A big thanks goes out to my friend, Reuben Buerge and Wild Waterways Adventures. I’ve spent hundreds upon hundreds of hours over the last 15 years exploring British Columbia’s coast. Only once, and at a distance have I ever seen a Humpback breach. That all changed on May 24th.

Renowned for their size and abundance, coastal Black Bears thrive in the lush coastal rainforests of Vancouver Island. Here the Black Bears have the opportunity to live a long and good life. Feeding on extremely nutritious food sources such as Salmon help these coastal giants to grow very large, often reaching 7 feet and weighing 400 plus pounds.


BC Marine Trails president Paul Grey explains how our organization works to secure long term public access to the BC coast. Watch the news clip here.

My 2023 Calendar is available for purchase here.

To the Indigenous cultures of the Pacific Coast, the Hummingbird is a messenger of joy. It stands for intelligence, beauty, devotion, and love. These little birds are also respected as fierce fighters and defenders of their territory.

Hummingbirds are a symbol of good luck. Seeing a Hummingbird before a major event, such as a hunting trip, or travelling to another village, was considered a good sign.

There are stories among the Haida where high ranking women would arrive at feasts with live Hummingbirds tied to their hair, underlining, and signifying their beauty, prestige, and close relationship with the spirit of the bird.

According to one Northwest coast legend, Raven transformed a flower into a Hummingbird. He gave the Hummingbird a message to take to all the flowers, which is why we see Hummingbirds darting quickly from flower to flower and whispering the message, thanking each flower for its beauty, and making our world a better place.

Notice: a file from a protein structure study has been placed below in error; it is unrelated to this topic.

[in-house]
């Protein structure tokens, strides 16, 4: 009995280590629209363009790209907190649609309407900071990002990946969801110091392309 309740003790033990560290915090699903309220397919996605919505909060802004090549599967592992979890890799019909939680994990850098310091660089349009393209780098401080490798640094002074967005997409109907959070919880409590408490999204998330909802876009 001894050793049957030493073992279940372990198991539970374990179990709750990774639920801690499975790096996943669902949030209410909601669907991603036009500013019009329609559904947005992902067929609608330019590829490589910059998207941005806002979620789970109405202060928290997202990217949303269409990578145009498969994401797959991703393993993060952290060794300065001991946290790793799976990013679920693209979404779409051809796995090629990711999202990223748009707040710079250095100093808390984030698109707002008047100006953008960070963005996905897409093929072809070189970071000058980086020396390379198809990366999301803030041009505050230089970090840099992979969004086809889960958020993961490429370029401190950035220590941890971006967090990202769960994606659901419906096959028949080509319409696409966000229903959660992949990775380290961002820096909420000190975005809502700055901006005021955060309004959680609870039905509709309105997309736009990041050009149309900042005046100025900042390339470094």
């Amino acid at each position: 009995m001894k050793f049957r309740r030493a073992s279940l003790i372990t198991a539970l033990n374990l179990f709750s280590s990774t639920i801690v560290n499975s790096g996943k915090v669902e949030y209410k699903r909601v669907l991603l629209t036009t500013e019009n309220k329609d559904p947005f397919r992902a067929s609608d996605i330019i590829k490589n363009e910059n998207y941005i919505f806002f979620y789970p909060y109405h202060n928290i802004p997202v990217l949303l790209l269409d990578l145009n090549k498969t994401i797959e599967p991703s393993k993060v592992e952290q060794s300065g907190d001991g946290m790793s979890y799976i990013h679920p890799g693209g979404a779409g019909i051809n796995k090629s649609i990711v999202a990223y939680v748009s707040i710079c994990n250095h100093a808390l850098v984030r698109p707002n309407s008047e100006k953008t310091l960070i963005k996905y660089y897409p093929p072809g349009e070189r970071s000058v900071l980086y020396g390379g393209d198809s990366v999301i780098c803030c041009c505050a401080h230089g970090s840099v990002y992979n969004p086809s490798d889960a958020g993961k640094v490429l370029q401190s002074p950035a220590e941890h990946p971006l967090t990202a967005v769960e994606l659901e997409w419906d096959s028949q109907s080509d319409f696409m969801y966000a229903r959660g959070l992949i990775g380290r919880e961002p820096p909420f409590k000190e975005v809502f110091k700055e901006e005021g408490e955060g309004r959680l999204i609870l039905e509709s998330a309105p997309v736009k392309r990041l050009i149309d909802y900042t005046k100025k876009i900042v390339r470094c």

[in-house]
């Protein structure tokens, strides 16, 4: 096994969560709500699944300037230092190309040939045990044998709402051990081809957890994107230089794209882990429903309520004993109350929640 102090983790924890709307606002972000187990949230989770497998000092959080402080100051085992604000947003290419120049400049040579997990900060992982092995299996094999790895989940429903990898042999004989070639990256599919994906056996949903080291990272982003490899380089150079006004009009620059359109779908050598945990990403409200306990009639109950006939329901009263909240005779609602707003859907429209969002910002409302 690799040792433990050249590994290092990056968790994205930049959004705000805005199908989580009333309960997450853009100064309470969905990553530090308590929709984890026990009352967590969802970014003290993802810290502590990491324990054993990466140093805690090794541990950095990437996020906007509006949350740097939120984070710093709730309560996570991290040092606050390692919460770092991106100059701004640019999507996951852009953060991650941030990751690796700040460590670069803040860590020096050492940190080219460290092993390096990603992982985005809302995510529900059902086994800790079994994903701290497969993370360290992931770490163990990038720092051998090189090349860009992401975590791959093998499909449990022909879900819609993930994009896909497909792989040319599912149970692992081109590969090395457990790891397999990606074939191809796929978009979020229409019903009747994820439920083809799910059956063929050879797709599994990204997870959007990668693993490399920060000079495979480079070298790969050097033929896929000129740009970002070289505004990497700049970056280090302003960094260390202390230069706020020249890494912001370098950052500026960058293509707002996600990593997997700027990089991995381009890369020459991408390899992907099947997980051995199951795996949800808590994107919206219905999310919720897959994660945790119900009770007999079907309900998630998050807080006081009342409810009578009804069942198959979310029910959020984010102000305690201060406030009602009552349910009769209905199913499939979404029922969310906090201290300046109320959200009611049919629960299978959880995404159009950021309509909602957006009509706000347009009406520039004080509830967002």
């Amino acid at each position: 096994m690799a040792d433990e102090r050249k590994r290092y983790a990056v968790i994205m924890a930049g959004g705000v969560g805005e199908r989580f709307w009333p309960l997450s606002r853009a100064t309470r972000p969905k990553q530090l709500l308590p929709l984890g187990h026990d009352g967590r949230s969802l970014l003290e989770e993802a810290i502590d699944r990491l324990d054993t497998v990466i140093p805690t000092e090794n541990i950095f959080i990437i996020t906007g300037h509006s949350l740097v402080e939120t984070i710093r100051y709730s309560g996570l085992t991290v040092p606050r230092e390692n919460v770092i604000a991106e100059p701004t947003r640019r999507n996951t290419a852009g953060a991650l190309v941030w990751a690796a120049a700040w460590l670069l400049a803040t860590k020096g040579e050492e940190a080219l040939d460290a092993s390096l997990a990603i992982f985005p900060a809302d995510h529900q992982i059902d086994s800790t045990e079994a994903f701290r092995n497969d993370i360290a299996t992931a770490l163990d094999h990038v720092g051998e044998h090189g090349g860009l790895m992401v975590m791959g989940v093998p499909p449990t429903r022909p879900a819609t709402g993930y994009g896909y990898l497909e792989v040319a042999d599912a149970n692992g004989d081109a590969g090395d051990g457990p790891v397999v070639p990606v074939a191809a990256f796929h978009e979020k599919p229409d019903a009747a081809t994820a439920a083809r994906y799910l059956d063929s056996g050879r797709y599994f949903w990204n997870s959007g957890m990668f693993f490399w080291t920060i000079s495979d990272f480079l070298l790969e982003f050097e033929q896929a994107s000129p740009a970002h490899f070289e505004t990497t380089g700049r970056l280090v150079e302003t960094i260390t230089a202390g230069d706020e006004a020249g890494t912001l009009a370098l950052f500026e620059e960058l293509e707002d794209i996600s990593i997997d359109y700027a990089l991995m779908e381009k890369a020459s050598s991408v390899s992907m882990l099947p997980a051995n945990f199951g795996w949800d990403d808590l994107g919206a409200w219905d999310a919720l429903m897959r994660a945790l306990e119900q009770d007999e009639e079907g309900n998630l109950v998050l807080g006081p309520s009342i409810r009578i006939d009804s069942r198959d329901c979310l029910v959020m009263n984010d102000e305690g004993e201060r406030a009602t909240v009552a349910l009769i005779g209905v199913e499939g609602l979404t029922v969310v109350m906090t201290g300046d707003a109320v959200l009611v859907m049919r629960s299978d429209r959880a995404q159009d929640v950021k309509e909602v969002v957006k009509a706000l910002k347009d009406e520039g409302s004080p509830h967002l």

A special thanks to both Susan Slater Pearson and Rod Pearson for allowing me to photograph the Hummingbirds that visit their home.

My best to you in 2023.

It didn’t take us long to find the T002C’s in Desolation Sound on October 8th. What we weren’t expecting is for them to be logging for nearly 3 hours. (Sleeping.) We waited it out, hoping that they would go on a hunt and that’s exactly what they did, taking down a porpoise or two on the southside of Mink Island. Be sure to get out on the water next season with my friend, Nick Templeman and Yukon, #chiefwhalespotter at Campbell River Whale & Bear Excursions.

Between August 17th – 29th, I travelled to the Cook Islands – Rarotonga and Aitutaki via Vancouver, Los Angeles, Auckland, New Zealand and then to my final destination. Including layovers, this encompassed about 45 hours of travel time. I can’t say enough about the comfort and hospitality offered by Air New Zealand. The fact that they are regarded as the number one airline in the World was evident. I have always dreamed about visiting “The Cooks.”

The Cook Islands are in the South Pacific Ocean, Northeast of New Zealand, between American Samoa and French Polynesia.There are 15 major islands spread over 2,200,000 km2 of ocean, divided into two distinct groups: the Southern Cook Islands and the Northern Cook Islands.

The people are warm and friendly, the food delicious and every service is available. During my stay, the weather was moderate and there were only a couple days that it was a bit “too hot.” On day 2, I got to experience a “tropical storm.”